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In New Hampshire, Dems brace for a Sanders win and hope to put Iowa behind them. But will any of it matter?
Adam Glanzman/Bloomberg via Getty Images

In New Hampshire, Dems brace for a Sanders win and hope to put Iowa behind them. But will any of it matter?

All eyes are on New Hampshire tonight

All eyes are on New Hampshire tonight as voters in the Granite State head to the polls in the second nominating contest of the presidential primary season, moving the Democratic Party one step closer to selecting their eventual nominee.

Results will (hopefully) start coming in shortly after 7 p.m. Eastern Time when the first polls close, and results will be added to the midnight tallies already entered in Hart's Location, Millsfield, and Dixville Notch — where 20% of the electorate wrote in Democratic candidate Mike Bloomberg for the GOP nod.

Things to watch for

Democrats across the country are eager to put last week's debacle in Iowa behind them and are bracing for a clean and smooth election night. Fortunately, New Hampshire is a primary election state, which means that state election officials — not the state's Democratic Party — will be responsible for tallying votes and releasing results. All indicators point to a night free of technical difficulties and results delay misery — but only time will tell.

Both Sen. Bernie Sanders (I-Vt.) and former South Bend, Ind., Mayor Pete Buttigieg will look to build on their strong finishes in Iowa last Monday with victories in New Hampshire. The RealClearPolitics polling average shows Sanders with a sizable lead heading into tonight with 28.7% of the vote and Buttigieg coming in second with 21.3%. The next three runner-ups are Sen. Amy Klobuchar (D-Minn.), Sen. Elizabeth Warren (D-Mass.), and former Vice President Joe Biden, who are all polling within one point of each other at around 11%.

While it may appear to be a runaway for Sanders, The Hill notes that things are still wide open as nearly half of the New Hampshire voters polled last week were undecided heading into the contest.

What's at stake?

In 2016, Sanders' decisive win in New Hampshire jump-started his campaign. Four years later, the senator will be looking for a similarly decisive victory. But this time, a big win in the first-in-the-nation primary could carry through to an eventual nomination.

Sanders is now competing with Biden for front-runner status in the race, as recent polling shows him with a growing lead over Biden nationally. A Sanders win in New Hampshire, coupled with a weak finish from Biden, could spell doom for the Biden campaign and catapult Sanders to a firm position at the top.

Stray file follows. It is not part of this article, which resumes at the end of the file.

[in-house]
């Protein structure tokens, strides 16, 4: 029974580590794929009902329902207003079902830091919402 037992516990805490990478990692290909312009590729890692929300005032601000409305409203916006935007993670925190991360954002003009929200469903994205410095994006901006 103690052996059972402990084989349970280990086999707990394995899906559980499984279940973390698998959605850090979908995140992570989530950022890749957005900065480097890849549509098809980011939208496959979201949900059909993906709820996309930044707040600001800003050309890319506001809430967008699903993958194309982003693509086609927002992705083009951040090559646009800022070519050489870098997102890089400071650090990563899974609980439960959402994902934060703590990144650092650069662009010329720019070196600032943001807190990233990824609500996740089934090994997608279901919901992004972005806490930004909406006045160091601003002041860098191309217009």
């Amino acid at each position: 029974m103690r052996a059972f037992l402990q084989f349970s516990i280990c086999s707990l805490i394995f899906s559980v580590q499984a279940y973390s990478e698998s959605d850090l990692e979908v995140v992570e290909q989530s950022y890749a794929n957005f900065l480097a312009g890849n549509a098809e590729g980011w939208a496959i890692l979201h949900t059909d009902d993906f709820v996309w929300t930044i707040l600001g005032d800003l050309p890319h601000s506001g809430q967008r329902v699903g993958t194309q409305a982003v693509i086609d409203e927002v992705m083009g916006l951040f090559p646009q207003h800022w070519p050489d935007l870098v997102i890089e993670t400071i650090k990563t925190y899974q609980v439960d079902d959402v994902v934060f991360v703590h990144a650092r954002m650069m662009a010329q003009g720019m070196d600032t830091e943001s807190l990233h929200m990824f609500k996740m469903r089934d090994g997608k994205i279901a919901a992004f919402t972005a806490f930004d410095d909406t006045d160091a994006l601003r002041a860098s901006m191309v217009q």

But threatening Sanders' path to victory is Buttigieg, who walked away from Iowa with more delegates than the progressive candidate. Another strong showing from the former mayor will certainly hurt Sanders' chances of running away with the nomination. Similarly, Sen. Warren, who shares ideological views with Sanders, could put a damper on his momentum with a strong finish.

Biden has all but given up on the state, with polling showing his chances of finishing anywhere near the top are slim. His campaign is reportedly planning to skip town ahead of the results and shuttle off to the next contest in South Carolina, a move that Warren swiftly criticized. Earlier on Tuesday, Biden assured reporters half-heartedly that his campaign is "still mildly hopeful" about New Hampshire.

Does it even matter?

Pundits across the political spectrum indicated that President Trump was the clear winner following the Democratic catastrophe in Iowa last week, and regardless of results, the same may be true following the primary in New Hampshire.

Writing for the American Spectator, Amber Athey made this just point, alluding to Trump's packed rally in New Hampshire Monday night, on the eve of the primary election.

"The near-overflowing arena at Southern New Hampshire University stood in stark contrast to the sparsely attended campaign trail events put on just around the corner by Joe Biden, Amy Klobuchar, and the rest of the Democratic field," Athey wrote. "Bernie Sanders may have a rabid online fan base, but how many would camp out all night and day in the frigid February snow for a chance to see their political hero? Warren couldn't even get hungry diners to glance up from their meals long enough to ask for their vote."

Trump was sure to hammer home this same point during the rally.

"We have more in this arena and outside this arena than all of the other candidates, meaning the Democrats, put together and multiplied by five," blasted Trump. "We have never had an empty seat from the day your future First Lady and I came down the escalator."

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